Transatlantic Cyber War Games Are to Start Soon
The UK and US intelligence agencies are going to conduct transatlantic cyber “war games” in order to test their resilience to the global cyber attacks. The heads of the two countries have started negotiations on the topic and will announce that a simulated attack will target banks in the City of London and Wall Street later in 2015.
The simulated “war game” against the financial sector will be carried out with the help of specialists of the Bank of England and other financial institutions and coordinated by a new joint “cyber-cell” of the two countries. The latter will be created by agents from GCHQ and MI5 on the UK side and the NSA and the FBI on the US side.
The US and UK leaders do not underestimate the threat of Islamist extremists in Syria, Iraq and in Europe and the dangers represented by cyber-warfare. Obama pointed to the “urgent and growing danger” posed by cyber attacks, and the example was a recent attack on Sony Pictures. Previously, the president spoke of the need for a “shared mission” with the participation of the government and the private sector. Considering that most of the “critical infrastructure” of the United States is owned by the private sector and runs on networks connected to the Internet, the conclusion can be made that neither the government nor the private sector can defend the nation alone.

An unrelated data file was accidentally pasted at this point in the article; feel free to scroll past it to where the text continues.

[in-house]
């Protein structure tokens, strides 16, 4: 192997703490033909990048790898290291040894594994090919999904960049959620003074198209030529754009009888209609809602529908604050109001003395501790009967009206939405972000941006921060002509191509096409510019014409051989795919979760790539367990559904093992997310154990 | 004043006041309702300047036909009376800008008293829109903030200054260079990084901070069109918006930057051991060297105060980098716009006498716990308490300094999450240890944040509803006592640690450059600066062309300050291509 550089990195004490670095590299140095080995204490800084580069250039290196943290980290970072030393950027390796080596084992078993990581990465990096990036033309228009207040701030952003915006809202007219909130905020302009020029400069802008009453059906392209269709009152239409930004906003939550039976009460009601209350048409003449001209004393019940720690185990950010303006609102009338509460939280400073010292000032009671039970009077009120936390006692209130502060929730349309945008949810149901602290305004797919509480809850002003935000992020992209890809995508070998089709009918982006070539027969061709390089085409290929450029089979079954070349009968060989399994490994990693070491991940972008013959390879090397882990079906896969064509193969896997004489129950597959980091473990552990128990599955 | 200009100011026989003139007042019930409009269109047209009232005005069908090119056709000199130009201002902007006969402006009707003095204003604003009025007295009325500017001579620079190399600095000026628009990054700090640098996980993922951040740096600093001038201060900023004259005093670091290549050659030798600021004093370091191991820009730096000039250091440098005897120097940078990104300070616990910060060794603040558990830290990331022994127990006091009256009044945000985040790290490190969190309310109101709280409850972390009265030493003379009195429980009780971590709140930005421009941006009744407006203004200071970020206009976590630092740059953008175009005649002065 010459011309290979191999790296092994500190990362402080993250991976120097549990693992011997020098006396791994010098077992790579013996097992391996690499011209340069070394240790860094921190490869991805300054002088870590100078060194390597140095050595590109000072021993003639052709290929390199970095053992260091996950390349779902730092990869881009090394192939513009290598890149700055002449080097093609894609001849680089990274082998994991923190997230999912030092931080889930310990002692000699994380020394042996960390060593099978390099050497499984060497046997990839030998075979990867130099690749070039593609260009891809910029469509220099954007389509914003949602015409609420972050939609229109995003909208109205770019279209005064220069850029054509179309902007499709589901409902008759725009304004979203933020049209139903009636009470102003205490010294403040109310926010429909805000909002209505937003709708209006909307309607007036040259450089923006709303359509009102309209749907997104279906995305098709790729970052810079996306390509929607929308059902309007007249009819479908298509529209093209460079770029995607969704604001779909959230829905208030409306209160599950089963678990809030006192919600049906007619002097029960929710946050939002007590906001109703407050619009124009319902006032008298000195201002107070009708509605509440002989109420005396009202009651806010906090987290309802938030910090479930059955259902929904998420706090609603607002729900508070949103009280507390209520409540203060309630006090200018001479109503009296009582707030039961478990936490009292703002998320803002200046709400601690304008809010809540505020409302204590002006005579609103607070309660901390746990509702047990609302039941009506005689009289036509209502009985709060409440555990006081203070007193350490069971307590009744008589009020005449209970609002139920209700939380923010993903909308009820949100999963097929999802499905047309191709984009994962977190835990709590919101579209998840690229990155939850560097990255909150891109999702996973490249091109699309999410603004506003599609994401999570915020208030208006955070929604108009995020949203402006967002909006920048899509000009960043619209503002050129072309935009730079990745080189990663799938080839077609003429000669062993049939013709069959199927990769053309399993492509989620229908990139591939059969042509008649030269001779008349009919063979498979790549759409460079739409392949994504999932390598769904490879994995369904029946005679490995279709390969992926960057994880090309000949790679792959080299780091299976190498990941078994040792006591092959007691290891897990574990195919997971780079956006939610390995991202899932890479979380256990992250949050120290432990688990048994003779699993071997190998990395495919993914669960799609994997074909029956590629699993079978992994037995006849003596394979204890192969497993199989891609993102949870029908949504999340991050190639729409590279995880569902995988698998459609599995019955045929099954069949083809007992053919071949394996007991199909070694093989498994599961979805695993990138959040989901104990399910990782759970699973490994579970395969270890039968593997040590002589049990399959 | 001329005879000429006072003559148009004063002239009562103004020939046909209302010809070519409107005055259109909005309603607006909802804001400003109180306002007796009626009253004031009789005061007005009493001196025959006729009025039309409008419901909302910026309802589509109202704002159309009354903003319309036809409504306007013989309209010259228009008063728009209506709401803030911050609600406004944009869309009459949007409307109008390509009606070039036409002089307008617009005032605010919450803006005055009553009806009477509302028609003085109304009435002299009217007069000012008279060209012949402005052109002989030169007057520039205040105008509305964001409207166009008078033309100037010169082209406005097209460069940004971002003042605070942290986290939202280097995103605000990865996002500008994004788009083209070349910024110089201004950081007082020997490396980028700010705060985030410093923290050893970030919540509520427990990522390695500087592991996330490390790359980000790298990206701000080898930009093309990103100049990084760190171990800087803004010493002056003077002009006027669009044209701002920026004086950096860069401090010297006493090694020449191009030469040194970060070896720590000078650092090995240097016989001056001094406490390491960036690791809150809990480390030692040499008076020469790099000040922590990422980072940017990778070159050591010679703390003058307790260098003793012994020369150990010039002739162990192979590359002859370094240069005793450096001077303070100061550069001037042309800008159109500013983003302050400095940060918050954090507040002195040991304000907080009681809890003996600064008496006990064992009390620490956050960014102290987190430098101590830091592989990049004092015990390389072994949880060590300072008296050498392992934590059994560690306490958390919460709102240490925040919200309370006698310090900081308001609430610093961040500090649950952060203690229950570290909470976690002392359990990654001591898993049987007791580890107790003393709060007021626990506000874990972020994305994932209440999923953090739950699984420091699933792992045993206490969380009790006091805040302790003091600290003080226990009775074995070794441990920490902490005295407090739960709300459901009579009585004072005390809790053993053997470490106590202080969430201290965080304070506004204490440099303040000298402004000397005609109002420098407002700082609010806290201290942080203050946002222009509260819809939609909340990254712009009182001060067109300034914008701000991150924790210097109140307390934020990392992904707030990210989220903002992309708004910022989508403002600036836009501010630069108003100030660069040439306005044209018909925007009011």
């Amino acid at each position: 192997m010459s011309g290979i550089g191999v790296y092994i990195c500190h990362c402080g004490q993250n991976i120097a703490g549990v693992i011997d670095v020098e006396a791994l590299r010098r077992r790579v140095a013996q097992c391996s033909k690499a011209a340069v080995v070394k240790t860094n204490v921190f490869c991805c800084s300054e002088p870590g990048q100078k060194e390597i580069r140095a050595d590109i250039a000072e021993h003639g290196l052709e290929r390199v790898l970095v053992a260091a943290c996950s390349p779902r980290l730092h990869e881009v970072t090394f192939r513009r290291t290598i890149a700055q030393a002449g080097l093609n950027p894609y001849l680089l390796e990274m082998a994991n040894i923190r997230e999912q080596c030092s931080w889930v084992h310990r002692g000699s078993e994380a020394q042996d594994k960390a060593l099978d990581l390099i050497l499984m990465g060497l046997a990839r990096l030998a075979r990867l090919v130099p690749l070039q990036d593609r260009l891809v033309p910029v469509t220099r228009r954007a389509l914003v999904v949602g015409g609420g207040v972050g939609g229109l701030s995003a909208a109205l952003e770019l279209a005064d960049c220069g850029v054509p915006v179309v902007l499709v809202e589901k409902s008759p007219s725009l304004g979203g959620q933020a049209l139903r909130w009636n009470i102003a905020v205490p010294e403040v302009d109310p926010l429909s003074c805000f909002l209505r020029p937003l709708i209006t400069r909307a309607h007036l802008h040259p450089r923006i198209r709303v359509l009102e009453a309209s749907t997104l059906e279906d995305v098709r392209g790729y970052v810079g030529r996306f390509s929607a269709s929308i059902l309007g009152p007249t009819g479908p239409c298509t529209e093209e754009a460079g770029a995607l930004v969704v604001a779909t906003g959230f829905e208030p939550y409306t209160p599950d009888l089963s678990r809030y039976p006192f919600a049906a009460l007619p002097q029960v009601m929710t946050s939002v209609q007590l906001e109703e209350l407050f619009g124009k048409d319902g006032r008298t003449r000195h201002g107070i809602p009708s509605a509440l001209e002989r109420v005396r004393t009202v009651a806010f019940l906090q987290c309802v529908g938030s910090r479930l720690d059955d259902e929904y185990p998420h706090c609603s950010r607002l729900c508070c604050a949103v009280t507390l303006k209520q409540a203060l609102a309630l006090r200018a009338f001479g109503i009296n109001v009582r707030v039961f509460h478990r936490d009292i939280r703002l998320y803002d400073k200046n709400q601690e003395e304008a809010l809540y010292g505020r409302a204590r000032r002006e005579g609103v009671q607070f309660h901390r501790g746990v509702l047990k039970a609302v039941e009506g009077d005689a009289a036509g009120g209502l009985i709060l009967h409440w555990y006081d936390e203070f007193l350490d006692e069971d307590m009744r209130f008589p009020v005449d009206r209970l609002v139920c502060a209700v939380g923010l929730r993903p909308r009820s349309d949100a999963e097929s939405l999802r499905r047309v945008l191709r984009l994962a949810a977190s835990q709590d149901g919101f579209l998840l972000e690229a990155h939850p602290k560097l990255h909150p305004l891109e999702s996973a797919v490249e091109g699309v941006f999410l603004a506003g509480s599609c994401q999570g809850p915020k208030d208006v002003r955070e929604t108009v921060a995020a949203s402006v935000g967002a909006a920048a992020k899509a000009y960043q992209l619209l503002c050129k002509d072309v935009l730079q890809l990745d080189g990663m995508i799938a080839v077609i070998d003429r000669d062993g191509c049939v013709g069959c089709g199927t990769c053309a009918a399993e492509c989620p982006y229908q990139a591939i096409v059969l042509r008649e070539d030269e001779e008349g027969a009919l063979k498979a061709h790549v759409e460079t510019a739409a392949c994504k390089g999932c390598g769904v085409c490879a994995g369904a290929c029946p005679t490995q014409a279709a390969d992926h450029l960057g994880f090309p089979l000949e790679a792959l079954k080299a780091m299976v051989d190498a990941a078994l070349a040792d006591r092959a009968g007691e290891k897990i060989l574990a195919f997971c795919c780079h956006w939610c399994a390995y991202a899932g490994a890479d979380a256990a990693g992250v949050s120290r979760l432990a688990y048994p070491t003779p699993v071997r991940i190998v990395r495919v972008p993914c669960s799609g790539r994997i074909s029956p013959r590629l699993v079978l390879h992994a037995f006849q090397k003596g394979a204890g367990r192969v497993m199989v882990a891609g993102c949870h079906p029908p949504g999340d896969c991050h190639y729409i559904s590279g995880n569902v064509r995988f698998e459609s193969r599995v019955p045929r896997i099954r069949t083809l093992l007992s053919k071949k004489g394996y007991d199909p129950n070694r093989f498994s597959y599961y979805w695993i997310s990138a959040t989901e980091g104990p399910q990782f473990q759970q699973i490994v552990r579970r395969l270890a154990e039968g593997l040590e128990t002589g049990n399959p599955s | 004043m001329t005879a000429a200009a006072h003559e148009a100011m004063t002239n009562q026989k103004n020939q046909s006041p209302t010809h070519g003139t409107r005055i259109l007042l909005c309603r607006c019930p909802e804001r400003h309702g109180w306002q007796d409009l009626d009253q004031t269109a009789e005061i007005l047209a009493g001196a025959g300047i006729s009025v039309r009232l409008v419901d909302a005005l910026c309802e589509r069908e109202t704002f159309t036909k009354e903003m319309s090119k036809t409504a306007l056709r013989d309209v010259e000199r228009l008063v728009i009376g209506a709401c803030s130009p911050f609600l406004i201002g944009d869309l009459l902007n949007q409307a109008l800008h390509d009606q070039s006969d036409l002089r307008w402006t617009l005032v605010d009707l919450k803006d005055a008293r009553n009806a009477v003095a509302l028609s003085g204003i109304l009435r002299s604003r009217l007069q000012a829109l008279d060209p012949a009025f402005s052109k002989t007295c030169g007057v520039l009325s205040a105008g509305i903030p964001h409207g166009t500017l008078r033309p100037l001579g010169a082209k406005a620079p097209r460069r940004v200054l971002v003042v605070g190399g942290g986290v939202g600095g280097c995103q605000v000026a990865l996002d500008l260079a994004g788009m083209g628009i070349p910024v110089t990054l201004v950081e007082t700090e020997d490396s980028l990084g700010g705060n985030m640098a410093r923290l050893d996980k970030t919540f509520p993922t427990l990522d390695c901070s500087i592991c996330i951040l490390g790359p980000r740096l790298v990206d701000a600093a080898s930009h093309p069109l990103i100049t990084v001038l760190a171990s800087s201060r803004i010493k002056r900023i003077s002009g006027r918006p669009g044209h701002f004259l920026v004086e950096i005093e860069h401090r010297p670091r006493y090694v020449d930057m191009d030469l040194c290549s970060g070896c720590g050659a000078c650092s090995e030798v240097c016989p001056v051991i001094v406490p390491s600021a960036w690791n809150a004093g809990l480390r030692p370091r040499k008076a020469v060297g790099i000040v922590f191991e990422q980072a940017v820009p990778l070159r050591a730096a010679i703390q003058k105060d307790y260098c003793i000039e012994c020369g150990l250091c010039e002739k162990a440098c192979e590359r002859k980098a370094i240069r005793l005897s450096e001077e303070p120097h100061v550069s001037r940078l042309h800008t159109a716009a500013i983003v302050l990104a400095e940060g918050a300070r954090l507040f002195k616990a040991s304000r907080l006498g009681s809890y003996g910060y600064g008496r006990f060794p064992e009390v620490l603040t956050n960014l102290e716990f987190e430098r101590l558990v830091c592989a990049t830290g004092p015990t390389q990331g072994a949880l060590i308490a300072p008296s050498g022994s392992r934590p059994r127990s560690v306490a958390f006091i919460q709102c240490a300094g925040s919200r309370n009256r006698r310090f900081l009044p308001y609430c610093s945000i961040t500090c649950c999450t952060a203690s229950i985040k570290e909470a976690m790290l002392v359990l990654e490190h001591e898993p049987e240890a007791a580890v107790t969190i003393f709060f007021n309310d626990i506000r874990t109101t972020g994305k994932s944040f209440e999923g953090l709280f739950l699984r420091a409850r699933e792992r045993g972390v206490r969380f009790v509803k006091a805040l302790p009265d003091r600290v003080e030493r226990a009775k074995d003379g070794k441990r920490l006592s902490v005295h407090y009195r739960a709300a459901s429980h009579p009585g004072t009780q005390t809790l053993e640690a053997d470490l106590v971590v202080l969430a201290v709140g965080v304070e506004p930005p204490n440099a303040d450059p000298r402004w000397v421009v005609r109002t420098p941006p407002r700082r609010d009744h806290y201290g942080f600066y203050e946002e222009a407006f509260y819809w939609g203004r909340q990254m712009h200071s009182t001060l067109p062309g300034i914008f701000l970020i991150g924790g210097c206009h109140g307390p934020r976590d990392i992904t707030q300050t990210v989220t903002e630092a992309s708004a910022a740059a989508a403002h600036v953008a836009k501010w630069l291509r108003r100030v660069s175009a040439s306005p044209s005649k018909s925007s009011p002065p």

Cooperation between the US and the UK is supposed to pool their effort and allow them stay one step ahead of those who seek to attack. The heads of the states believe that the joint exercises and training of the next generation of cyber experts may ensure that the countries have the capability required to protect critical sectors like energy, transport and financial infrastructure from the potential threats.
In the meantime, David Cameron has some questions to ask Obama and will apparently press him to influence the tech giants, including Facebook and Twitter, to intensify their efforts in cooperating with the intelligence agencies, which want to monitor the communications of suspected terrorists. David Cameron has announced his plans a few days ago to build a stronger legal framework that would allow intelligence agencies to break into encrypted communications of the suspects, but he needs support of the US-based companies, including the largest social media websites.